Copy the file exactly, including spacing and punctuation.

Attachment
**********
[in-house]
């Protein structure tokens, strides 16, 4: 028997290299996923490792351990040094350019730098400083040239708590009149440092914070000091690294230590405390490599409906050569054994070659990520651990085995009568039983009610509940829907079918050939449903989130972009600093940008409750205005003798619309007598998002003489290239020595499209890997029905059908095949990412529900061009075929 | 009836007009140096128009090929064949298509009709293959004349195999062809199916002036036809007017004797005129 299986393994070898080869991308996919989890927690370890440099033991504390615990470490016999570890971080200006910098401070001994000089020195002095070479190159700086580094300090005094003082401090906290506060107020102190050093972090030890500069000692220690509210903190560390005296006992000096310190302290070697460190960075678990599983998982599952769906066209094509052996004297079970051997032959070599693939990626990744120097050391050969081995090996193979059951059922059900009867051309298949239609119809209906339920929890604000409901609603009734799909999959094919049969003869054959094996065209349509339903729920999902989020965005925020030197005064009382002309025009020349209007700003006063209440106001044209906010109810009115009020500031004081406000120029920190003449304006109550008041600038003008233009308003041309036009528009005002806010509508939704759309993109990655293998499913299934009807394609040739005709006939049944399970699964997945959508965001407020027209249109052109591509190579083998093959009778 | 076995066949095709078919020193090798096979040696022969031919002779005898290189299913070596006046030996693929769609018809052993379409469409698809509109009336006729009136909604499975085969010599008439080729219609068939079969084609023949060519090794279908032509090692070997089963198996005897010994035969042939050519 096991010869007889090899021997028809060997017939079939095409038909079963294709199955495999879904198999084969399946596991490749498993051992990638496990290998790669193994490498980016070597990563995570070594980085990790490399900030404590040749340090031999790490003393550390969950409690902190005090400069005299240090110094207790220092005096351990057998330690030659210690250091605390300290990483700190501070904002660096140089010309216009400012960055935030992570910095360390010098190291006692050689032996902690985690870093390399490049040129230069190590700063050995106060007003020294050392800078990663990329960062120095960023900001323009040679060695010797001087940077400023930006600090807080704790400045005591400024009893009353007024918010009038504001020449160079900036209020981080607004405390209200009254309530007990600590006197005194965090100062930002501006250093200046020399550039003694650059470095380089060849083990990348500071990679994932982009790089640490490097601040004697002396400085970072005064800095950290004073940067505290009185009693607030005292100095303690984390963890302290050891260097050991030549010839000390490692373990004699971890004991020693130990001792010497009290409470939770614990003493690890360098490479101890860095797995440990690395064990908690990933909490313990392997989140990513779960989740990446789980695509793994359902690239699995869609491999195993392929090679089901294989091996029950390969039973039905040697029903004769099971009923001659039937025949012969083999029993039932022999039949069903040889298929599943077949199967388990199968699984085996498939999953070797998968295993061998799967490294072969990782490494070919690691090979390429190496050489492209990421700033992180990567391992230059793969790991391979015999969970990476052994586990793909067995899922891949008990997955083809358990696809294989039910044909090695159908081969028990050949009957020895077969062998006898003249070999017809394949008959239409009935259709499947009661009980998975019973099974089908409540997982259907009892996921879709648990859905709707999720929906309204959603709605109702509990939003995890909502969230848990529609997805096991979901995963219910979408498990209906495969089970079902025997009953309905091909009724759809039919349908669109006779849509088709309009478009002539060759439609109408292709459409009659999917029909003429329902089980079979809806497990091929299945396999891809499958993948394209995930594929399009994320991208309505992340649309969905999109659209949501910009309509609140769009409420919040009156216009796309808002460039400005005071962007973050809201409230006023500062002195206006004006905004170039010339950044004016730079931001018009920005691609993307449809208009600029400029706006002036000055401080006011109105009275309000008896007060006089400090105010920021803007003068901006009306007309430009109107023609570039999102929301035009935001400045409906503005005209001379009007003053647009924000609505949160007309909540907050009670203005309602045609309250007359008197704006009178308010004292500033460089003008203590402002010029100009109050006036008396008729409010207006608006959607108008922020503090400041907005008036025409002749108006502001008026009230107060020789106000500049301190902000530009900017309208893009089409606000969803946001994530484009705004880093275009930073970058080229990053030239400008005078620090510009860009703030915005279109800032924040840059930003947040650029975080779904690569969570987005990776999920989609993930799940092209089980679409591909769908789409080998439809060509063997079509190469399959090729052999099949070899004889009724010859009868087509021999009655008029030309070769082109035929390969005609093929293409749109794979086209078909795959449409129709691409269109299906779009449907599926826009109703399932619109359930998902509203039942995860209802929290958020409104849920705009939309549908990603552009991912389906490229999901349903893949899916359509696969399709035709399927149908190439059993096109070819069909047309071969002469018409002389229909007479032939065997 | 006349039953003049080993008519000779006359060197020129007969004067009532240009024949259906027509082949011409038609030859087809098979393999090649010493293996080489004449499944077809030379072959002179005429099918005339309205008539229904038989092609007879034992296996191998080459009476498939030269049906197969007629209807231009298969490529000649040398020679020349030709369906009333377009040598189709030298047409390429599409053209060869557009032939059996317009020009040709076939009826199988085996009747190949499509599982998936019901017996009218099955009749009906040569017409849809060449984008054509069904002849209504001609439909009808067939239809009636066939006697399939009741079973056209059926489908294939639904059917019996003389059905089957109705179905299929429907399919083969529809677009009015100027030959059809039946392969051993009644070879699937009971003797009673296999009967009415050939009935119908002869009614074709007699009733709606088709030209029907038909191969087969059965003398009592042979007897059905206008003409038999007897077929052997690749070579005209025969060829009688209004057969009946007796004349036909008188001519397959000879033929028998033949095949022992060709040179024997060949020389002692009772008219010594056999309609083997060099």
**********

[in-house]
């Protein structure tokens, strides 16, 4: 028997290299996923490792351990040094350019730098400083040239708590009149440092914070000091690294230590405390490599409906050569054994070659990520651990085995009568039983009610509940829907079918050939449903989130972009600093940008409750205005003798619309007598998002003489290239020595499209890997029905059908095949990412529900061009075929 | 009836007009140096128009090929064949298509009709293959004349195999062809199916002036036809007017004797005129 299986393994070898080869991308996919989890927690370890440099033991504390615990470490016999570890971080200006910098401070001994000089020195002095070479190159700086580094300090005094003082401090906290506060107020102190050093972090030890500069000692220690509210903190560390005296006992000096310190302290070697460190960075678990599983998982599952769906066209094509052996004297079970051997032959070599693939990626990744120097050391050969081995090996193979059951059922059900009867051309298949239609119809209906339920929890604000409901609603009734799909999959094919049969003869054959094996065209349509339903729920999902989020965005925020030197005064009382002309025009020349209007700003006063209440106001044209906010109810009115009020500031004081406000120029920190003449304006109550008041600038003008233009308003041309036009528009005002806010509508939704759309993109990655293998499913299934009807394609040739005709006939049944399970699964997945959508965001407020027209249109052109591509190579083998093959009778 | 076995066949095709078919020193090798096979040696022969031919002779005898290189299913070596006046030996693929769609018809052993379409469409698809509109009336006729009136909604499975085969010599008439080729219609068939079969084609023949060519090794279908032509090692070997089963198996005897010994035969042939050519 096991010869007889090899021997028809060997017939079939095409038909079963294709199955495999879904198999084969399946596991490749498993051992990638496990290998790669193994490498980016070597990563995570070594980085990790490399900030404590040749340090031999790490003393550390969950409690902190005090400069005299240090110094207790220092005096351990057998330690030659210690250091605390300290990483700190501070904002660096140089010309216009400012960055935030992570910095360390010098190291006692050689032996902690985690870093390399490049040129230069190590700063050995106060007003020294050392800078990663990329960062120095960023900001323009040679060695010797001087940077400023930006600090807080704790400045005591400024009893009353007024918010009038504001020449160079900036209020981080607004405390209200009254309530007990600590006197005194965090100062930002501006250093200046020399550039003694650059470095380089060849083990990348500071990679994932982009790089640490490097601040004697002396400085970072005064800095950290004073940067505290009185009693607030005292100095303690984390963890302290050891260097050991030549010839000390490692373990004699971890004991020693130990001792010497009290409470939770614990003493690890360098490479101890860095797995440990690395064990908690990933909490313990392997989140990513779960989740990446789980695509793994359902690239699995869609491999195993392929090679089901294989091996029950390969039973039905040697029903004769099971009923001659039937025949012969083999029993039932022999039949069903040889298929599943077949199967388990199968699984085996498939999953070797998968295993061998799967490294072969990782490494070919690691090979390429190496050489492209990421700033992180990567391992230059793969790991391979015999969970990476052994586990793909067995899922891949008990997955083809358990696809294989039910044909090695159908081969028990050949009957020895077969062998006898003249070999017809394949008959239409009935259709499947009661009980998975019973099974089908409540997982259907009892996921879709648990859905709707999720929906309204959603709605109702509990939003995890909502969230848990529609997805096991979901995963219910979408498990209906495969089970079902025997009953309905091909009724759809039919349908669109006779849509088709309009478009002539060759439609109408292709459409009659999917029909003429329902089980079979809806497990091929299945396999891809499958993948394209995930594929399009994320991208309505992340649309969905999109659209949501910009309509609140769009409420919040009156216009796309808002460039400005005071962007973050809201409230006023500062002195206006004006905004170039010339950044004016730079931001018009920005691609993307449809208009600029400029706006002036000055401080006011109105009275309000008896007060006089400090105010920021803007003068901006009306007309430009109107023609570039999102929301035009935001400045409906503005005209001379009007003053647009924000609505949160007309909540907050009670203005309602045609309250007359008197704006009178308010004292500033460089003008203590402002010029100009109050006036008396008729409010207006608006959607108008922020503090400041907005008036025409002749108006502001008026009230107060020789106000500049301190902000530009900017309208893009089409606000969803946001994530484009705004880093275009930073970058080229990053030239400008005078620090510009860009703030915005279109800032924040840059930003947040650029975080779904690569969570987005990776999920989609993930799940092209089980679409591909769908789409080998439809060509063997079509190469399959090729052999099949070899004889009724010859009868087509021999009655008029030309070769082109035929390969005609093929293409749109794979086209078909795959449409129709691409269109299906779009449907599926826009109703399932619109359930998902509203039942995860209802929290958020409104849920705009939309549908990603552009991912389906490229999901349903893949899916359509696969399709035709399927149908190439059993096109070819069909047309071969002469018409002389229909007479032939065997 | 006349039953003049080993008519000779006359060197020129007969004067009532240009024949259906027509082949011409038609030859087809098979393999090649010493293996080489004449499944077809030379072959002179005429099918005339309205008539229904038989092609007879034992296996191998080459009476498939030269049906197969007629209807231009298969490529000649040398020679020349030709369906009333377009040598189709030298047409390429599409053209060869557009032939059996317009020009040709076939009826199988085996009747190949499509599982998936019901017996009218099955009749009906040569017409849809060449984008054509069904002849209504001609439909009808067939239809009636066939006697399939009741079973056209059926489908294939639904059917019996003389059905089957109705179905299929429907399919083969529809677009009015100027030959059809039946392969051993009644070879699937009971003797009673296999009967009415050939009935119908002869009614074709007699009733709606088709030209029907038909191969087969059965003398009592042979007897059905206008003409038999007897077929052997690749070579005209025969060829009688209004057969009946007796004349036909008188001519397959000879033929028998033949095949022992060709040179024997060949020389002692009772008219010594056999309609083997060099």